To ask the Chancellor of the Exchequer what comparisons he has made between the costs arising from the implementation of market testing over each of the last two years and the savings arising therefrom.
Annual returns from Departments indicate that in previous years savings arising from market testing have typically been around 25 per cent. of the original cost, even when the activity has remained in-house.I shall report on the costs and savings arising in the current period, which runs until September 1993, as soon as possible after that date.
I thank my right hon. Friend for his helpful answer. Does he not think it extraordinary that although certain Labour-controlled councils take on competitive tendering with great gusto, which results in enormous savings, the Opposition Front Bench has no enthusiasm whatsoever for market testing?
My hon. Friend is right. Labour authorities thoughout the country have found, after resisting a great deal at the beginning, that there is great benefit for their local taxpayers and for those who use local services in buying in services that can better be provided by the private sector.
Does the right hon. Gentleman intend to market test the jobs of grades 1, 2, 3 and 4 civil servants, or is market testing a mandarin-free zone?
I look forward to discussing those matters with the hon. Gentleman in the Select Committee. No one knows better than the hon. Gentleman that an increasing number of grade 1 and 2 jobs have been put out to open tender. We have thrown it open to competition. Two people, of permanent secretary rank, have come in by that route.
Could my right hon. Friend extend market testing to ensure that when civil service jobs are about to be moved from one constituency to another area, the civil servants who are doing those jobs are given the opportunity to bid for them under private management?
My hon. Friend makes an interesting and constructive point. It is part of the policy that we should enable civil servants to show, as they often can, that they can do the jobs very well, both by management buy-outs, which sometimes they have achieved, or by straight in-house bids, and sometimes by transferring successfully—as, for example, at Devonport dockyard—to private sector contractors and working very well with those private sector employers.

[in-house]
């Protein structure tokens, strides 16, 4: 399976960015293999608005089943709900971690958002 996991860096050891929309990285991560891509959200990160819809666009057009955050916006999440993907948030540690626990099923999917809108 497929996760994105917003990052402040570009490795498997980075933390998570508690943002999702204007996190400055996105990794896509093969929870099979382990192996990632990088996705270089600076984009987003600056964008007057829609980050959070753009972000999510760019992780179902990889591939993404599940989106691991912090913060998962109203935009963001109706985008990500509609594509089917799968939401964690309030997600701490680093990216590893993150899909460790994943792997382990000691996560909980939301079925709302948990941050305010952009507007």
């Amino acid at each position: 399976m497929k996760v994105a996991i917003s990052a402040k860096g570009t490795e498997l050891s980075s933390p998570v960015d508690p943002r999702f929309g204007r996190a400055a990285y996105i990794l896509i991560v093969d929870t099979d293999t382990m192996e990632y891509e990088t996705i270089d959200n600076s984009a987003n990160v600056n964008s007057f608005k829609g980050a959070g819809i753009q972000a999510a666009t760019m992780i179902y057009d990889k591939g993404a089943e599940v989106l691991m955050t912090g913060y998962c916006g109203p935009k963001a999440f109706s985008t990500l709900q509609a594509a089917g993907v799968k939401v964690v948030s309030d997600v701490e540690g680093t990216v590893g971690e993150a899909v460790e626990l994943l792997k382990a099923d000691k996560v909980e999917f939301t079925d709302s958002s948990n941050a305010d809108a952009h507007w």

The Chancellor of the Duchy of Lancaster has announced that he believes that there is a cost saving of about 25 per cent. in the civil service as a result of market testing. Can he confirm that there is no evidence to suggest that that 25 per cent. cost saving is the result of internal efficiency—as would be the case with many Labour local authorities, if they were allowed to make the decision at local level, as opposed to being dictated to by central Government at Westminster—but that it is solely as a result of cutting wages and changing the terms and conditions of civil servants? That is the result of the right hon. Gentleman's market testing. There has been no increase in the quality of service.
I think that the hon. Lady has got her brief back to front. The wages issue is normally raised by local authorities. Labour local authorities have got used to compulsory competitive tendering. can give the hon. Lady one example. It happens to be the latest. RAF Finningly has stated that it expects to achieve savings of£3·5 million in the first year, 1993, and£29 million over 10 years through efficiency savings, including market testing of the technical maintenance of aircraft. That represents between 20 and 25 per cent., which is exactly the point that the hon. Lady does not understand. She will find that it has nothing to do with pay. It is the result of greater efficiency in the organisation of the function.